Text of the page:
The cave represented an access to the underworld, perhaps the womb of the Goddess. People left offerings there – vessels, figurines, labyris, bowls. The lower levels of the Temple Labyrinth, many dark, windowless rooms set aside for ritual use, as well as many dark passages from which one would have emerged into to brilliant daylight of a lightwell or courtyard, may have been intended to recreate the atmosphere of the sacred caves. Many of the Temple passages are not straight or direct but of a meandering style. Sacred pillars symbolized great cave stalactites.
One cave in Kato Pervolakia featured a cave painting dating from 1400 BC. The painting is of a crouching woman with her arms upraised, holding a bow and arrow. Her dog stands close by. Beneath this woman three people are seen in boats, casting nets into the sea, in which we see octopus, dolphin and starfish.
Peak sanctuaries – the Mountain Goddess
Many a Cretan mountain peak was a small Temple. The natural site was built into to make miniature temples, shrines or sanctuaries part natural, part artificial. Numerous depictions of worship at the peak sanctuaries have been engraved and painted. Large numbers of clay and bronzevotive figures have been found in the peak sanctuaries, offerings to the Goddess, as well as labyris. Usually, the peak sanctuaries are close to the sacred caves.
Groves of olive, fig and pomgranate were sacred spaces for dance and ceremony. Low walls formed enclosures around the sacred groves. Artifacts suggest that altars and labyris stood just outside these enclosures. Libations were poured over sacred boughs and onto the trees themselves. Frescoes and engravings show that these celebrations took place in spring.
Ritual and Sacred Postures
The upraised arms
Even in Catalhöyuk do we see reliefs of figures that appear with upraised arms. Mellaart and Gimbutas believed they were goddesses, since they perceived that there were traces of breasts and circular patterns on their bellies. Hodder, however, believes that these reliefs represent animals, such as leopards.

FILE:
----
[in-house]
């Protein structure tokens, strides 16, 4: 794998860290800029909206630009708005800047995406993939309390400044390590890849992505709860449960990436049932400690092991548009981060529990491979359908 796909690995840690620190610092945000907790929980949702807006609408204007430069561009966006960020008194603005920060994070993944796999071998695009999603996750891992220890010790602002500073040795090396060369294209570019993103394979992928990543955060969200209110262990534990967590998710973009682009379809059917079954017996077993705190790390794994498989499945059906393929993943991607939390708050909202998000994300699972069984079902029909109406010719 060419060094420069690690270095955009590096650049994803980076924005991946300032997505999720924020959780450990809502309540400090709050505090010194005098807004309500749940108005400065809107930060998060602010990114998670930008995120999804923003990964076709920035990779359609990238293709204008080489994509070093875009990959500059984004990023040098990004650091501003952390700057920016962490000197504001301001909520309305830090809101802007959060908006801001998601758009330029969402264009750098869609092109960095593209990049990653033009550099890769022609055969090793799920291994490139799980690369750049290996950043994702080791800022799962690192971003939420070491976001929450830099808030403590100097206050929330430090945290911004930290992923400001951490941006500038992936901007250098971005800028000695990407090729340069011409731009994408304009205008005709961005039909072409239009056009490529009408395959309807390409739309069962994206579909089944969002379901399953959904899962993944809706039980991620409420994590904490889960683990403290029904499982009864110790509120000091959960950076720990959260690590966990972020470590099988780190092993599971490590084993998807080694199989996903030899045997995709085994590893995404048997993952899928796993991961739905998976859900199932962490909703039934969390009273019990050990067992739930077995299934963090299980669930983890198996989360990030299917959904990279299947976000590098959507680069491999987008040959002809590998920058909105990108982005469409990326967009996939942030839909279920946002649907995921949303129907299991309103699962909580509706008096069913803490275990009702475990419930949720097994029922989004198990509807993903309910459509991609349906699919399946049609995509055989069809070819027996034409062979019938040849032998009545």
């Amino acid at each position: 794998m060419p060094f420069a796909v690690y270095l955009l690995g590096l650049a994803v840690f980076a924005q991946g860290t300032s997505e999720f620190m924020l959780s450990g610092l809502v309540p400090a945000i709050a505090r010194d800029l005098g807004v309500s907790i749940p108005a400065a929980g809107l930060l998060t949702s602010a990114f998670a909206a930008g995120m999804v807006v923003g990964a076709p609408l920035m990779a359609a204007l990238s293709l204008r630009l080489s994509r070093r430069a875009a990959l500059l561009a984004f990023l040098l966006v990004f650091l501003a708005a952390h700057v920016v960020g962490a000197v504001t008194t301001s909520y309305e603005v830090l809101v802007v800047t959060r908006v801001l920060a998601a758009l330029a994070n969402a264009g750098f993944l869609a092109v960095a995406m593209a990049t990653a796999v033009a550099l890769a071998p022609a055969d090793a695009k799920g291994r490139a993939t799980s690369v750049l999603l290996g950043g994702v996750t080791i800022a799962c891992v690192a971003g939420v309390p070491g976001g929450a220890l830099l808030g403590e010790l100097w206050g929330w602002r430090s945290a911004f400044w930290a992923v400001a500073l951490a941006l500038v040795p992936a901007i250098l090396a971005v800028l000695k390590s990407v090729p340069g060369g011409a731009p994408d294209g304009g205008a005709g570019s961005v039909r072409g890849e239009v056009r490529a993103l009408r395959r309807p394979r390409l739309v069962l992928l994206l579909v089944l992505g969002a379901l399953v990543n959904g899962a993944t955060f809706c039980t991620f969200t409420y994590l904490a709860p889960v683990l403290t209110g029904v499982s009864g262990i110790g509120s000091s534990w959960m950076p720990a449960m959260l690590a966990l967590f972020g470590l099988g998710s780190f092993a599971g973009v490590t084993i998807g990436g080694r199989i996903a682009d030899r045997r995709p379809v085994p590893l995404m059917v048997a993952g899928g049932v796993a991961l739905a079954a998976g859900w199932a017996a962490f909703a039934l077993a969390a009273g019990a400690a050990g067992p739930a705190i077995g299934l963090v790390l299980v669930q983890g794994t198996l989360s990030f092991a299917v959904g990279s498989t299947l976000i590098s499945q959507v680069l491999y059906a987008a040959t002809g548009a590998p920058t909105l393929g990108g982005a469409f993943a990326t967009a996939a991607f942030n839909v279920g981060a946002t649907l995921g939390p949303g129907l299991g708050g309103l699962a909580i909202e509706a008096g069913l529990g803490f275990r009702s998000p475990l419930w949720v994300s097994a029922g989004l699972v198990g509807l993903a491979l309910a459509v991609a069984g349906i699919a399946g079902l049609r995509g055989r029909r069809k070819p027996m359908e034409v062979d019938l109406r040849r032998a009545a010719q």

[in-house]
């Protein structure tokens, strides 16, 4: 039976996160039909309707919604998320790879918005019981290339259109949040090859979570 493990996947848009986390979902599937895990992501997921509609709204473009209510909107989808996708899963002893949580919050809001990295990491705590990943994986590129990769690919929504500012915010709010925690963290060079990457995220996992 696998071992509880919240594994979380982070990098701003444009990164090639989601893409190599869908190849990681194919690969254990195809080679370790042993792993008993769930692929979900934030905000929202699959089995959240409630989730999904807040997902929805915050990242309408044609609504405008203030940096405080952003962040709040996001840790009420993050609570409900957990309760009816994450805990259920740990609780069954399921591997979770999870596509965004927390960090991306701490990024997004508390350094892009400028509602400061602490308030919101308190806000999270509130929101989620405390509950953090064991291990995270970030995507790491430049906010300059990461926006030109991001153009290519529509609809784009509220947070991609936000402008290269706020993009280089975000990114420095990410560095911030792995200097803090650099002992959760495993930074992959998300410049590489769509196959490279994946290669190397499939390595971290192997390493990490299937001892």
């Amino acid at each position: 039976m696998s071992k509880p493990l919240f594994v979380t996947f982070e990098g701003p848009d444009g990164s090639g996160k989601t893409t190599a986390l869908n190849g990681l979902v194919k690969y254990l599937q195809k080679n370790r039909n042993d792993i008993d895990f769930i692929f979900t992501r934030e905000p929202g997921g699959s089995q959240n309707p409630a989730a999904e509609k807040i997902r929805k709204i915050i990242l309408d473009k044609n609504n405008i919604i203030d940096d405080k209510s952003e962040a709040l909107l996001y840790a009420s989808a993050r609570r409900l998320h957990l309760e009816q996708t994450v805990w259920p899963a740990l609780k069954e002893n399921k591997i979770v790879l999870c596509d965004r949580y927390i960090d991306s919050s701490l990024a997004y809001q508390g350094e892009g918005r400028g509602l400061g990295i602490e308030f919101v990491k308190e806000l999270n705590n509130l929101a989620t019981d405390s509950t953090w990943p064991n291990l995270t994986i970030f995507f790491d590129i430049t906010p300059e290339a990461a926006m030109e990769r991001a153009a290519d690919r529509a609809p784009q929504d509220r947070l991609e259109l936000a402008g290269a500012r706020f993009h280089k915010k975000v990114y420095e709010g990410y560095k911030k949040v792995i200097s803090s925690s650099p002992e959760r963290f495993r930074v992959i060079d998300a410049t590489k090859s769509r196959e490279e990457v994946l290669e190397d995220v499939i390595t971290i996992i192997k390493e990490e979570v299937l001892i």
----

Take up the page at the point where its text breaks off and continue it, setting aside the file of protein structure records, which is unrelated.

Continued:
The Cretan imagery of goddesses and priestesses with upraised arms clearly show a ritual display of reverence or invocation. Paintings and engravings showing rituals where the participants have upraised arms are numerous. According to some writers, the upraised arms are held in a position that imitate the female reproductive organs. Personally I find the gesture almost obviously imitative of the revered cattle horns of consecration that were such an important symbol both in Crete, Catalhöyuk and many other Old European civilization. (However, according to Gimbutas the horns themselves imitate the uterus.) The arms may also imitate the labyris, the double axe.
Another possibility is that the upraised arms have a function in their own right. If you have ever tried something like Qi Gong or Yoga, you would probably know the sense of power and focus derived from certain gestures, the sense of leading physical energy in a particular manner. I believe that many ritual gestures had such a function and that some symbols may very well be derived from these gestures and not the other way around, if there is such a connection in the first place.
Dance – Spring Dances
According to Greek legend, dancing originated on Crete. The goddess Rhea taught the Kouret to dance and clash their shields in order to protect the infant Zeus from his father Kronos. The importance of dance to the religious life of Knossos is recorded in the Iliad where Homer describes the dancing area that Daedalus built for Ariadne. This myth may have recalled the original dance floor in the Theatral area. In the myth, Theseus saw Cretan maidens dance. It seems that dance was performed in a maze form. There are many surviving ceramic representations of women performing a sacred round dance, surrounded by Horns of Consecration. Beside small circle dances, frescoes show larger groups of women dancing, as well as individual dancers.
It has been suggested that opium or even a derirative of snake venom may have been used in these ecstatic dances in order to induce an altered consciousness in the dancers, yet the power of dance itself may have ecstatic effects.
Just as men are never depicted holding the labyris, so men are never depicted dancing. Sacred dance was a female endeavour.